Galatians 2:20 is my “life verse” – it helps me to remember my identity on a daily basis. Consider making it your special verse too, if you don’t already have one.

I have been crucified with Christ and I no longer live, but Christ lives in me. The life I live in the body, I live by faith in the Son of God, who loved me and gave himself for me.

Many Blessings,

-bethany ligon

(aka house of figs)

(Photo By Eviatar Bach (Own work) [Public domain],via Wikimedia Commons)

Monday, August 1 – Genesis 29-30



Today, I’d like to zero in on just one verse: Genesis 30:22, “Then God remembered Rachel; he listened to her and opened her womb.”

Let’s break this down.

Then God – When I read these two words together, I think that other events had to take place first, before God took action on Rachel’s behalf. The ten sons born to Leah and the two maidservants had to be before Joseph and later Benjamin were born to Rachel. There was a purpose to the waiting. If Joseph had been born before his brothers, he would have had more clout in the family and probably wouldn’t have been sold off as a slave by his brothers and ended up working in the house of Pharaoh.

Remembered Rachel – According to my Bible notes, “remember” doesn’t imply that God forgot. It implies that God expresses concern and He acts with loving care; He shows favor.

He listened to her – Apparently, Rachel never stopped asking God for a son. She believed that it was possible for God to grant her this request, even though many years had gone by.

So what does this mean to us?

  1. God’s timing is perfect. More than likely something needs to take place before our heart’s desire becomes a reality. Maybe it’s a sequence of events or maybe it’s a change in attitude. Whatever it is, we have to trust that God knows what He’s doing.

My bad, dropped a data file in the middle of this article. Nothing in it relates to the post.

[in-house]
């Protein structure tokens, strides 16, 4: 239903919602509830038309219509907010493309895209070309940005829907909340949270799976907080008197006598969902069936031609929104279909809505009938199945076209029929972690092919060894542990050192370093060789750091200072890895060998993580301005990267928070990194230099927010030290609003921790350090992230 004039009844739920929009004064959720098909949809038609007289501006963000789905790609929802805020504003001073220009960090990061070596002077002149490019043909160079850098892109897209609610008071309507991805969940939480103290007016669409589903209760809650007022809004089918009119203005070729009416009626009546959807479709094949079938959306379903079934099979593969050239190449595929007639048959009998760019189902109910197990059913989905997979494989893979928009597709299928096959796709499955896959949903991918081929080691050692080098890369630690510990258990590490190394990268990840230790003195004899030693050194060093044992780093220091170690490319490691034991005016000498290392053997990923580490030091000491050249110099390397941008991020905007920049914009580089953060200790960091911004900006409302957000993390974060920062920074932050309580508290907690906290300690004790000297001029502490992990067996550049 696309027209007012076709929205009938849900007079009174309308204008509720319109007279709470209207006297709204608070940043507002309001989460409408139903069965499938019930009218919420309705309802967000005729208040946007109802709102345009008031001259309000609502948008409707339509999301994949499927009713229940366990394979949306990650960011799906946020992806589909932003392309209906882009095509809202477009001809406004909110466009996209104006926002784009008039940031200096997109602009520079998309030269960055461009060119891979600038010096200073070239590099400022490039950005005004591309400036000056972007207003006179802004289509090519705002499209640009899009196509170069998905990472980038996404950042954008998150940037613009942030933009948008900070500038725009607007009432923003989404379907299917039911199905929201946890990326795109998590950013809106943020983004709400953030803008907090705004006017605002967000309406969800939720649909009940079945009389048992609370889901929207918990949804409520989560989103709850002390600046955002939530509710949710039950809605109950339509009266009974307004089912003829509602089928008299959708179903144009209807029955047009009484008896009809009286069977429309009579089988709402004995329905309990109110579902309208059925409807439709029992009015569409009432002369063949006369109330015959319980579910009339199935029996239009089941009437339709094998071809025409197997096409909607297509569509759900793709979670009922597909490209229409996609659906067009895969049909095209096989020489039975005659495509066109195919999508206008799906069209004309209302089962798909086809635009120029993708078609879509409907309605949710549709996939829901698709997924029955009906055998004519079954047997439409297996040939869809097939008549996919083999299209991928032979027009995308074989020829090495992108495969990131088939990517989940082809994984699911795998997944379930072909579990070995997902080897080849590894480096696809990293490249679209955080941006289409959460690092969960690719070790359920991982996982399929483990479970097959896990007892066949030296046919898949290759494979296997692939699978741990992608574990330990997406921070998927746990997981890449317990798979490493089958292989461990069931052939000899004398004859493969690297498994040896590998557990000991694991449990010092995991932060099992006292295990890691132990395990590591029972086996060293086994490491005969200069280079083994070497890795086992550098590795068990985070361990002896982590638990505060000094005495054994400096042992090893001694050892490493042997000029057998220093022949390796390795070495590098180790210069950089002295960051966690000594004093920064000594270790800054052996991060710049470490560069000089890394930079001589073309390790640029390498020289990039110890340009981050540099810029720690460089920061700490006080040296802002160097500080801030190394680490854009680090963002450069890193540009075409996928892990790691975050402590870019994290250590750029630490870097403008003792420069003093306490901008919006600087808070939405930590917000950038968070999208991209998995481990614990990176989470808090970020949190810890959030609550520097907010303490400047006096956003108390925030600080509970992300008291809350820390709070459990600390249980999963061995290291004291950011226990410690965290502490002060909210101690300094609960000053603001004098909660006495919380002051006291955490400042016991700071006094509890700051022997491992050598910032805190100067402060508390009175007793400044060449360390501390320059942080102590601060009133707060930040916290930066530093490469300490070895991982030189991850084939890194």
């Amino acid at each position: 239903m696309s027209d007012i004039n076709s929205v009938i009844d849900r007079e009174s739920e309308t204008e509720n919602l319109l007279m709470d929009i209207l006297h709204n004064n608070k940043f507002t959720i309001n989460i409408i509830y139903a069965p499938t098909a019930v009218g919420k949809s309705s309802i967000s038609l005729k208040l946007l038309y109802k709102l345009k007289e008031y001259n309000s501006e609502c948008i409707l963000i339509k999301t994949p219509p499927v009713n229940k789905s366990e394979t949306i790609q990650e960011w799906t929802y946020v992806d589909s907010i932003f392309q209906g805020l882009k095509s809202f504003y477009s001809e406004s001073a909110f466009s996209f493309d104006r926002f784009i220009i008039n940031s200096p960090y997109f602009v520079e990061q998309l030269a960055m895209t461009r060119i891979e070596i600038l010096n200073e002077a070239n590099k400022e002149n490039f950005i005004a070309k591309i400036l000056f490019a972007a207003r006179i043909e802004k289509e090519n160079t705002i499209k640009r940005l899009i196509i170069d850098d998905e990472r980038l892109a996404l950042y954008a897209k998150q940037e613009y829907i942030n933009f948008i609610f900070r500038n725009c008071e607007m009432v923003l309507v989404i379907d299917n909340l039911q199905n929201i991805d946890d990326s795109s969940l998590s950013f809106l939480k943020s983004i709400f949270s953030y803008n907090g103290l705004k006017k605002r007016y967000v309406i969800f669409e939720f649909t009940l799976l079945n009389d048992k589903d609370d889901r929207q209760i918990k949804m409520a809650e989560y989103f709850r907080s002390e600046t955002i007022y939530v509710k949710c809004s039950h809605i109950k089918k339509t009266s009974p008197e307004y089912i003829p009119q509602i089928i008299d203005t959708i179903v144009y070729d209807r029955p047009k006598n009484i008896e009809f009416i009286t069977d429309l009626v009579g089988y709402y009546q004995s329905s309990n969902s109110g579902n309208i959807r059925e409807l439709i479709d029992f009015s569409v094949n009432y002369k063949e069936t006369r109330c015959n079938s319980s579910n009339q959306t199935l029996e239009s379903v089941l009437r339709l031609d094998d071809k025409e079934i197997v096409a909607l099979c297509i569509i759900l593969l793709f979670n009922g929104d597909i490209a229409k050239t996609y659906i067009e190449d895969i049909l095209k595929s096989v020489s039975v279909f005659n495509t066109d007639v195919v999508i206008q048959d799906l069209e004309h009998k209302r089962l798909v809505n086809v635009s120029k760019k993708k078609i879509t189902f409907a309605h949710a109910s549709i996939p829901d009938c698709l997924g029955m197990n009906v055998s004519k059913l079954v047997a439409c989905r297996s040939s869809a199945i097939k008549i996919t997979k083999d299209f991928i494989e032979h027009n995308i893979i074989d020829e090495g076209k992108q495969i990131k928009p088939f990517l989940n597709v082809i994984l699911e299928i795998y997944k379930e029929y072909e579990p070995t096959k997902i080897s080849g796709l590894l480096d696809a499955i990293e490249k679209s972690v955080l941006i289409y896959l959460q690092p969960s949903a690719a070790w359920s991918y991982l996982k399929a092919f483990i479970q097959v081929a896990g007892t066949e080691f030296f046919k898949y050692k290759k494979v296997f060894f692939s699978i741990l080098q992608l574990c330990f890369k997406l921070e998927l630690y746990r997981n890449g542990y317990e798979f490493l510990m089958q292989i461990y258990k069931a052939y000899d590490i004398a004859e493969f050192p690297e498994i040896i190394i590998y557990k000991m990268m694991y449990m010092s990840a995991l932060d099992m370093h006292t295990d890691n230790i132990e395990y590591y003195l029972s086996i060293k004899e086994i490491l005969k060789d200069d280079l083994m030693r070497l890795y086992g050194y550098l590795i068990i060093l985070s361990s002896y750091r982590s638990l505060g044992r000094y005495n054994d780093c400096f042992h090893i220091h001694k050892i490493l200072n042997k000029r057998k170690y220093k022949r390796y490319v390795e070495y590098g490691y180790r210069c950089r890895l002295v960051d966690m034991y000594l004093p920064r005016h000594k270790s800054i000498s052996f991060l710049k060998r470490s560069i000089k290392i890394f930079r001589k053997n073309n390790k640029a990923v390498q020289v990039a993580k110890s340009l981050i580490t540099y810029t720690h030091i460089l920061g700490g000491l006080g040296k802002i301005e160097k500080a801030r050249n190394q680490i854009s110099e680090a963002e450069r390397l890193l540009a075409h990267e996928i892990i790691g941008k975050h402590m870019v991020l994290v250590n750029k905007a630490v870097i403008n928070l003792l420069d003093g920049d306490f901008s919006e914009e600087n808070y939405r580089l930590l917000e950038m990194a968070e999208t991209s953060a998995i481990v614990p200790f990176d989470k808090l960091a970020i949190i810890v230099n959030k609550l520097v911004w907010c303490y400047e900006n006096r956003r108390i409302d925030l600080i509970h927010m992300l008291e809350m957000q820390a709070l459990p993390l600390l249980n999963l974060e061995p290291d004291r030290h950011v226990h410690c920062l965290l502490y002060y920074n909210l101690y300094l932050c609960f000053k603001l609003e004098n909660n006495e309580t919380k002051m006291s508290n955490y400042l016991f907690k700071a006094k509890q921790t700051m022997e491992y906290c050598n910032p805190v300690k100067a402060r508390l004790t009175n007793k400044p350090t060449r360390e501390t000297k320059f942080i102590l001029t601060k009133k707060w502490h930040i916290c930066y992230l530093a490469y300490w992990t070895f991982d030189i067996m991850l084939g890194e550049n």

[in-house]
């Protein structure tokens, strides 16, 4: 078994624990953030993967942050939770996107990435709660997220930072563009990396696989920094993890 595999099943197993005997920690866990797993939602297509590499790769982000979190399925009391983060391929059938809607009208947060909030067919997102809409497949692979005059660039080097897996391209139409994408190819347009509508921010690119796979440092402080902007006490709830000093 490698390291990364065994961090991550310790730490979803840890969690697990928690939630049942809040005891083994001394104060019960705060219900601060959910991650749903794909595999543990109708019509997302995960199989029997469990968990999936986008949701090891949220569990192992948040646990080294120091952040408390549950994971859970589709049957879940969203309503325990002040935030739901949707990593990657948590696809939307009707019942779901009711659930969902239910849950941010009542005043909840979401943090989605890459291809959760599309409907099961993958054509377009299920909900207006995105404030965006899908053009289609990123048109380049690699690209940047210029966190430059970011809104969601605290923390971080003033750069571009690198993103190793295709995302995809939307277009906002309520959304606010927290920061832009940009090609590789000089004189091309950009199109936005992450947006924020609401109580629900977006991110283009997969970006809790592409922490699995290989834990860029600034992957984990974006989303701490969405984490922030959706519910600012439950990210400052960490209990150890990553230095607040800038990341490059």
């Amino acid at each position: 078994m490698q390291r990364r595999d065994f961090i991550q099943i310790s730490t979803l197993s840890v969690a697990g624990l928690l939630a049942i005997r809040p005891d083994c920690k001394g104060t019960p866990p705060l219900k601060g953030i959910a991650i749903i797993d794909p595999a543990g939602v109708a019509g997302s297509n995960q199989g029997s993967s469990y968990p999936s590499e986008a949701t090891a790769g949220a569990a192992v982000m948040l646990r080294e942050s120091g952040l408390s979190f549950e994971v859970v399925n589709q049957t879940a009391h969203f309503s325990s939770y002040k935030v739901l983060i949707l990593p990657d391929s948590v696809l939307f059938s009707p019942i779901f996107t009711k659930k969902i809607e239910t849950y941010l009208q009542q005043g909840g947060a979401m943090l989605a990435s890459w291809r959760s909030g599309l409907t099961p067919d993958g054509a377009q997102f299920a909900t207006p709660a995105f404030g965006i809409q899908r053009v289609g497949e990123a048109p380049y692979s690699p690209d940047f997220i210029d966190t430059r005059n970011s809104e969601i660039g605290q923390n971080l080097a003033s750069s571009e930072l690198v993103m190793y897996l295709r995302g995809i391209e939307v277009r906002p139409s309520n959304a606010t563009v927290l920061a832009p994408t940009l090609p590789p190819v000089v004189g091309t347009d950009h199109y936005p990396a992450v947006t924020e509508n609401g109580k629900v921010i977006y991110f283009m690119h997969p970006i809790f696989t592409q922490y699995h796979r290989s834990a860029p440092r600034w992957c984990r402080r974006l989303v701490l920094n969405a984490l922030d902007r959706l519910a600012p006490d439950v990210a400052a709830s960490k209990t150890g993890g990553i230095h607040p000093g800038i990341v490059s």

2. God hasn’t forgotten about you. “The LORD you God is with you, he is mighty to save. He will take great delight in you, he will quiet you with his love, he will rejoice over you with singing.” Zephaniah 3:17
  3. Have Big Faith and keep talking to God. Keep seeking after Him. “You will seek me and find me when you seek me with all of your heart.” Jeremiah 29:13

Many Blessings,

-bethany ligon


Sunday, July 31 – Genesis 26-28

Faithful to Every Generation

4653728769_4c1597e444_oBy Michael Himbeault (

[CC BY 2.0 (, via Wikimedia Commons


As you read these chapters, did you catch the passing of the promise from one generation to the next and then to the next one after that?

Last week you read in Chapter 12 God making a covenant with Abram promising land and descendants as numerous as the stars in the sky. Today, you read that the same covenant was passed along to Abram’s son, Isaac (in Chapter 26) and then again to Isaac’s son, Jacob (in Chapter 28).

The crazy thing is that none of these Biblical Patriarchs lived to see the fulfillment of God’s promise. But that didn’t stop them from living an obedient life and expecting the promises to come to fruition at some point.